“Isn’t it beholden upon them,” she says of Realityworks, “to actually find out if the program works or not before selling it to the public, when it may indeed cause more harm than good? I question the ethics of implementing such programs without rigorous evaluation. For vulnerable countries and populations, I question the ethics even further. The company should have a responsibility to the communities, schools, and students to know—not just believe—that the program works.”
When I traveled to Realityworks in October, Boettcher and Jameson argued the Lancet study was flawed from the start because it measured the wrong thing. “We’re not about teen pregnancy prevention,” Jameson told me. “We’re about educating young people on the choices they make and what the outcomes are going to be like after going through that experience.” He added, “If you talk to our educators, they look at it as a parenting tool.”
This seems to contradict the company’s own messaging. Under the heading “target audience” on its website, “teen pregnancy prevention” is listed first, “childcare” is second, and “parenting skills” is fourth. “Since the company’s inception,” press releases read, Realityworks has “had a vision of reducing unplanned and unwanted pregnancies.” In a blog post on its website, it directs teachers having trouble obtaining federal funding to seek grants aimed at tackling teen pregnancy.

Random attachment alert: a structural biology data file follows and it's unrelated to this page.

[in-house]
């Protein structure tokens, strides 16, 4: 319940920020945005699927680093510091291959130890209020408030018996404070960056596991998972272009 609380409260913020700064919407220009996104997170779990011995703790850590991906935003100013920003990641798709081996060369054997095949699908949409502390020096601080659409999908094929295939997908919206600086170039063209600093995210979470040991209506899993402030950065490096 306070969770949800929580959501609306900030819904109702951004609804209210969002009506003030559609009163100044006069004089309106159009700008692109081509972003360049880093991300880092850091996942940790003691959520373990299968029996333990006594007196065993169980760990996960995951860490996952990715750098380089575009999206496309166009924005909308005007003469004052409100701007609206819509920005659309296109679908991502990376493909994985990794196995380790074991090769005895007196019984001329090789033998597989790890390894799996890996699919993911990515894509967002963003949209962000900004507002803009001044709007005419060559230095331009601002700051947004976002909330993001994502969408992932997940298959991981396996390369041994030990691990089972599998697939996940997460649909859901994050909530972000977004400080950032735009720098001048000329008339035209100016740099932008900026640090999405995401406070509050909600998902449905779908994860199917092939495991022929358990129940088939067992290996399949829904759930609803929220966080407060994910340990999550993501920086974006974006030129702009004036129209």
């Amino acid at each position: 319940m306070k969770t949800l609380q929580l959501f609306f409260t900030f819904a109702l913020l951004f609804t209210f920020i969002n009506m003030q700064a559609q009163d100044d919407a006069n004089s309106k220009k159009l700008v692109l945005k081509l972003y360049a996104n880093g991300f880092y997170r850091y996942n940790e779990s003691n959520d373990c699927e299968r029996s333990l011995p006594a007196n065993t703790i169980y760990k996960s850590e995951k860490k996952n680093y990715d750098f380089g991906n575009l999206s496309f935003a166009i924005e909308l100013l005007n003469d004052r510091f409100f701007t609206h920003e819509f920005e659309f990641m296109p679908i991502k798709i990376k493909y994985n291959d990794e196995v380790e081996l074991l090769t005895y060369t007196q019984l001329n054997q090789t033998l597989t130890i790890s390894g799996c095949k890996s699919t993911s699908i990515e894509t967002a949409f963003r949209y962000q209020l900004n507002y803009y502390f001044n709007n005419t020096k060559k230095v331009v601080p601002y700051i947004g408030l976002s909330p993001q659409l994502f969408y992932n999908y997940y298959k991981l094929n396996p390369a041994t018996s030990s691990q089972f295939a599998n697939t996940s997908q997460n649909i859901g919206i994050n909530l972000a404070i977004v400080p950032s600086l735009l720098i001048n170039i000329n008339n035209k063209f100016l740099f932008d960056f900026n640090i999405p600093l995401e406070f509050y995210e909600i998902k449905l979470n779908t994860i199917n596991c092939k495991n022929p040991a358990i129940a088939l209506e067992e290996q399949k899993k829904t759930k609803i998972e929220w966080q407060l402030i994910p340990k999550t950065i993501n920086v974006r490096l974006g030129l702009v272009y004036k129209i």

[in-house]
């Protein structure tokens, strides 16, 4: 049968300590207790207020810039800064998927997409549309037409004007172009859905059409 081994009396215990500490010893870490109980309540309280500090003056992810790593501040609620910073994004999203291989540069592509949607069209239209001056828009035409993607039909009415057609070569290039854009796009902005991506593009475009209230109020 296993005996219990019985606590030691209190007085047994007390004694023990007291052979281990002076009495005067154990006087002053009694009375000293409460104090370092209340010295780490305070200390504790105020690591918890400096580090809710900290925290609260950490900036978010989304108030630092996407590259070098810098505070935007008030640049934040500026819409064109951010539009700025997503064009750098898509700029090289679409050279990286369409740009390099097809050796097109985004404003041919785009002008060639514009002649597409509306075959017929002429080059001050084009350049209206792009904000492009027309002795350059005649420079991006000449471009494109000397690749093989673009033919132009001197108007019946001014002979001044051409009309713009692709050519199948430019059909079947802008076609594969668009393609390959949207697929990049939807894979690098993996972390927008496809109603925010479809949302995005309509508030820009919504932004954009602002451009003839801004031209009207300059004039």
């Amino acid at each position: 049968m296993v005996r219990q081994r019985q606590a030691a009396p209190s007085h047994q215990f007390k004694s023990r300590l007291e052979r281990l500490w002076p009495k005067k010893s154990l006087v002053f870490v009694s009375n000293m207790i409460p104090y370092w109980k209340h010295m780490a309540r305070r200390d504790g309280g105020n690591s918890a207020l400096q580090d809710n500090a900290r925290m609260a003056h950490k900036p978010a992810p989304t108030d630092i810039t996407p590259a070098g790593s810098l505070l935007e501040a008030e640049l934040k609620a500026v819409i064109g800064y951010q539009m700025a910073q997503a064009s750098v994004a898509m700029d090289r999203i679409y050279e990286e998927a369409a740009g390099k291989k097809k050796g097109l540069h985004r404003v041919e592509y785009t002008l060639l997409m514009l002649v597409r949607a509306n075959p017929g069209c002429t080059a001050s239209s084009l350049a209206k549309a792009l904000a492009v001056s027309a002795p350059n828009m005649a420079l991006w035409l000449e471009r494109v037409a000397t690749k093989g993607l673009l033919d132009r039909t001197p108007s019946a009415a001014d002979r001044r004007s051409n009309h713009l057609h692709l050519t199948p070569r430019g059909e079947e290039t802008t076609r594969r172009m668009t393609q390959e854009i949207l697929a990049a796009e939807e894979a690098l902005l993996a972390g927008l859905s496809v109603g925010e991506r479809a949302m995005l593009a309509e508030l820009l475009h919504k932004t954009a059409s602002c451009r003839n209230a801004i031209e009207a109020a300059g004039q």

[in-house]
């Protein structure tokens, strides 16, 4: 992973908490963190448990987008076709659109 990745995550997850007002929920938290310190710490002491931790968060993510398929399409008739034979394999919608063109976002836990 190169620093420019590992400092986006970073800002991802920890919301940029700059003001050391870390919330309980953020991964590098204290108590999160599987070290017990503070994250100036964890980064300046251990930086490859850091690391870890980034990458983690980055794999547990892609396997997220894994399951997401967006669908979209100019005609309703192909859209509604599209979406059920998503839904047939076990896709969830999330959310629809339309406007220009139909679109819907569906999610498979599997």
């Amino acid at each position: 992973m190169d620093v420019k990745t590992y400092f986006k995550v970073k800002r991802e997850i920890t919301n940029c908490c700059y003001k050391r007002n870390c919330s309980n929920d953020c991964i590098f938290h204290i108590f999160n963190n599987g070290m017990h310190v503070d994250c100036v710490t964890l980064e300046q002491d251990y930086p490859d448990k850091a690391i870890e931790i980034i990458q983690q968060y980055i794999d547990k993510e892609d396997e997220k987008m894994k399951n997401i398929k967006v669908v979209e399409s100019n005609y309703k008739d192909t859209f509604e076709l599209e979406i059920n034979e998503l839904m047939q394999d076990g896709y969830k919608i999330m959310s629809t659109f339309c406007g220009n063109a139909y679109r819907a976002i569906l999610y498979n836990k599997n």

Boettcher and Jameson’s second argument was that long-term evidence is unnecessary because educators aren’t asking for it. They like the program, and “they believe firmly that it works,” Jameson told me. “Our educators who work with us for years are better sources for what they see occurring with individuals than a study.”
But that’s anecdotal, I responded.
“So it’s not valid?” Jameson said. “Don’t refute thousands of educators who’ve been using this for 20 years. All of those educators who’ve been using this firsthand and seeing it—why are we muting their voice? Why aren’t we listening to that?”
I interviewed 17 educators from across the country to do just that. None used the RealCare program solely for teen pregnancy prevention, but they saw that as one of several potential benefits. Most hadn’t heard of the Lancet study or those prior, but once I gave them an overview, they brushed them aside. Jameson was right. The emerging science didn’t match educators’ experiences (even though they admitted they had no way to track actual pregnancy outcomes), and thus they dismissed its relevance to their classrooms. Not one said they’d stop using the RealCare Babies.
“It’s working for me,” said Marcia Farrar, a family and consumer sciences teacher in Boise, Idaho. “I’m still going to use them.”
“I don’t have a lot of time to go and spend researching,” said LaRae Rosenfeldt, a teacher in West Fargo, N.D., who uses RealCare Babies in her child development class. “Lots of parents say this has value.”
I thought back to a tour Jameson had led of the Realityworks warehouse, where babies undergoing repairs before getting shipped out sit next to a giant box of plastic arms and legs destined to be recycled into lawn furniture. He pointed out a hole in the ceiling that Boettcher had made when popping the cork on a celebratory bottle of Champagne. In September, the month after the Lancet review, Realityworks’ revenue had reached a record high.